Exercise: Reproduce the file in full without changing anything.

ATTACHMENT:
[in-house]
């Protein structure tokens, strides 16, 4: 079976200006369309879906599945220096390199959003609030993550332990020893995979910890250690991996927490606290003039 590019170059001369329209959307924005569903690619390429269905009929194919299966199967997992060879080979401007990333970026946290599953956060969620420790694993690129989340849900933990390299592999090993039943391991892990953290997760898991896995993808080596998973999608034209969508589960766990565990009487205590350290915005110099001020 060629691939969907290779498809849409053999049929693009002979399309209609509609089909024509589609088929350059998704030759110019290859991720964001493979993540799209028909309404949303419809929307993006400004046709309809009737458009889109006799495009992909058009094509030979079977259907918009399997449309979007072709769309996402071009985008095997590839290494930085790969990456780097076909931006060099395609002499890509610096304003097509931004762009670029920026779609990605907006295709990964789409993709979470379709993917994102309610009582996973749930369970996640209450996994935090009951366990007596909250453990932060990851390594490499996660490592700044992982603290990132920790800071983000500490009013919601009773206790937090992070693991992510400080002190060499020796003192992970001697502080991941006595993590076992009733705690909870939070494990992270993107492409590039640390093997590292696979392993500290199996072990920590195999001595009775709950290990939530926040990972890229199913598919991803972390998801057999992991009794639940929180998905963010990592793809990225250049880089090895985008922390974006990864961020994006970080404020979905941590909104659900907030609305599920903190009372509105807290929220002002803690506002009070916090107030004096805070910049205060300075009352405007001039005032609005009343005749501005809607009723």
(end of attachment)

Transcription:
[in-house]
């Protein structure tokens, strides 16, 4: 079976200006369309879906599945220096390199959003609030993550332990020893995979910890250690991996927490606290003039 590019170059001369329209959307924005569903690619390429269905009929194919299966199967997992060879080979401007990333970026946290599953956060969620420790694993690129989340849900933990390299592999090993039943391991892990953290997760898991896995993808080596998973999608034209969508589960766990565990009487205590350290915005110099001020 060629691939969907290779498809849409053999049929693009002979399309209609509609089909024509589609088929350059998704030759110019290859991720964001493979993540799209028909309404949303419809929307993006400004046709309809009737458009889109006799495009992909058009094509030979079977259907918009399997449309979007072709769309996402071009985008095997590839290494930085790969990456780097076909931006060099395609002499890509610096304003097509931004762009670029920026779609990605907006295709990964789409993709979470379709993917994102309610009582996973749930369970996640209450996994935090009951366990007596909250453990932060990851390594490499996660490592700044992982603290990132920790800071983000500490009013919601009773206790937090992070693991992510400080002190060499020796003192992970001697502080991941006595993590076992009733705690909870939070494990992270993107492409590039640390093997590292696979392993500290199996072990920590195999001595009775709950290990939530926040990972890229199913598919991803972390998801057999992991009794639940929180998905963010990592793809990225250049880089090895985008922390974006990864961020994006970080404020979905941590909104659900907030609305599920903190009372509105807290929220002002803690506002009070916090107030004096805070910049205060300075009352405007001039005032609005009343005749501005809607009723």